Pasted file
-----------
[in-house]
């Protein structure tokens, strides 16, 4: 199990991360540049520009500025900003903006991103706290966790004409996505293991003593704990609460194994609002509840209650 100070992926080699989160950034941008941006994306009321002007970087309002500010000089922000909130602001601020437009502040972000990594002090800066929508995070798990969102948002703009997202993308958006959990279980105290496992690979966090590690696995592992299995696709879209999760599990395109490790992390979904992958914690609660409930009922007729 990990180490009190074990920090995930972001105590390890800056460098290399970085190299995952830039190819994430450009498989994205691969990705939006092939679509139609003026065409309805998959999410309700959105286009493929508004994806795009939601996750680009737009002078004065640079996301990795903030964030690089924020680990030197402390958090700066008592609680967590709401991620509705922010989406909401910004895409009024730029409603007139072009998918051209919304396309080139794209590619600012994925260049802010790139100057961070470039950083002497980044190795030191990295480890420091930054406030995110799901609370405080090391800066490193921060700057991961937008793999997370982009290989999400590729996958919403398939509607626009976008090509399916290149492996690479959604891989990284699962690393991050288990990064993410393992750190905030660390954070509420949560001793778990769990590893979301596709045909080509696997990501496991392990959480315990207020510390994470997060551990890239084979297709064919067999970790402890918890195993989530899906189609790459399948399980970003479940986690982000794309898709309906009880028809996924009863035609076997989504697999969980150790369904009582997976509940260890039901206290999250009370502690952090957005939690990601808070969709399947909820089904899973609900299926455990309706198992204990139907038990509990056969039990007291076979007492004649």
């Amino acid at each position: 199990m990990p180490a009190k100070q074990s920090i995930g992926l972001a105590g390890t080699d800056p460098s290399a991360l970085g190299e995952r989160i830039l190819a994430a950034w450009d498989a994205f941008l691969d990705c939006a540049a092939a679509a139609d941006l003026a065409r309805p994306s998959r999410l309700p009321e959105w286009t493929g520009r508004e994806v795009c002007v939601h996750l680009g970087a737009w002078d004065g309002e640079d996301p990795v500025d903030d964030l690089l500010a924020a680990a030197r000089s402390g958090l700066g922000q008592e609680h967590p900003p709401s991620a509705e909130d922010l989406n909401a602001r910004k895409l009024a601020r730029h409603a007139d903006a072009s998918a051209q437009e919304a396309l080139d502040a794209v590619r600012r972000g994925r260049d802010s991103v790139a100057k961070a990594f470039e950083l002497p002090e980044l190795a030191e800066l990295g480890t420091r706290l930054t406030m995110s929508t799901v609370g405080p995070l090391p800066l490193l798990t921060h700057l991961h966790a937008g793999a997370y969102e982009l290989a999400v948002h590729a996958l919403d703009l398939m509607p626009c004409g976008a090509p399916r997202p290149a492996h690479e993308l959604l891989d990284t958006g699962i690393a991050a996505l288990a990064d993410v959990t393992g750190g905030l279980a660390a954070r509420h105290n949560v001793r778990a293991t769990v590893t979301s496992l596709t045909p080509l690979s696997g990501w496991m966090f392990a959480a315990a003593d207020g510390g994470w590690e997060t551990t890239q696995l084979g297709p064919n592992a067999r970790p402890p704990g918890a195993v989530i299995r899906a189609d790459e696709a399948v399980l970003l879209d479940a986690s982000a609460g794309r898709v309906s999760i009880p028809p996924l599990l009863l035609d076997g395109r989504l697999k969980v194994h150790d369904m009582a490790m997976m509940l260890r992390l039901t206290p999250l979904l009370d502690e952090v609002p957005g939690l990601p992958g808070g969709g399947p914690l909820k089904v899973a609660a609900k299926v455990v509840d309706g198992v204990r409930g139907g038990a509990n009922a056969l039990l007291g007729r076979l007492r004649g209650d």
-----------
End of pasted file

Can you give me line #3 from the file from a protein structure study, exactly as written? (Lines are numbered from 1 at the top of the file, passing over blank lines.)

């Amino acid at each position: 199990m990990p180490a009190k100070q074990s920090i995930g992926l972001a105590g390890t080699d800056p460098s290399a991360l970085g190299e995952r989160i830039l190819a994430a950034w450009d498989a994205f941008l691969d990705c939006a540049a092939a679509a139609d941006l003026a065409r309805p994306s998959r999410l309700p009321e959105w286009t493929g520009r508004e994806v795009c002007v939601h996750l680009g970087a737009w002078d004065g309002e640079d996301p990795v500025d903030d964030l690089l500010a924020a680990a030197r000089s402390g958090l700066g922000q008592e609680h967590p900003p709401s991620a509705e909130d922010l989406n909401a602001r910004k895409l009024a601020r730029h409603a007139d903006a072009s998918a051209q437009e919304a396309l080139d502040a794209v590619r600012r972000g994925r260049d802010s991103v790139a100057k961070a990594f470039e950083l002497p002090e980044l190795a030191e800066l990295g480890t420091r706290l930054t406030m995110s929508t799901v609370g405080p995070l090391p800066l490193l798990t921060h700057l991961h966790a937008g793999a997370y969102e982009l290989a999400v948002h590729a996958l919403d703009l398939m509607p626009c004409g976008a090509p399916r997202p290149a492996h690479e993308l959604l891989d990284t958006g699962i690393a991050a996505l288990a990064d993410v959990t393992g750190g905030l279980a660390a954070r509420h105290n949560v001793r778990a293991t769990v590893t979301s496992l596709t045909p080509l690979s696997g990501w496991m966090f392990a959480a315990a003593d207020g510390g994470w590690e997060t551990t890239q696995l084979g297709p064919n592992a067999r970790p402890p704990g918890a195993v989530i299995r899906a189609d790459e696709a399948v399980l970003l879209d479940a986690s982000a609460g794309r898709v309906s999760i009880p028809p996924l599990l009863l035609d076997g395109r989504l697999k969980v194994h150790d369904m009582a490790m997976m509940l260890r992390l039901t206290p999250l979904l009370d502690e952090v609002p957005g939690l990601p992958g808070g969709g399947p914690l909820k089904v899973a609660a609900k299926v455990v509840d309706g198992v204990r409930g139907g038990a509990n009922a056969l039990l007291g007729r076979l007492r004649g209650d």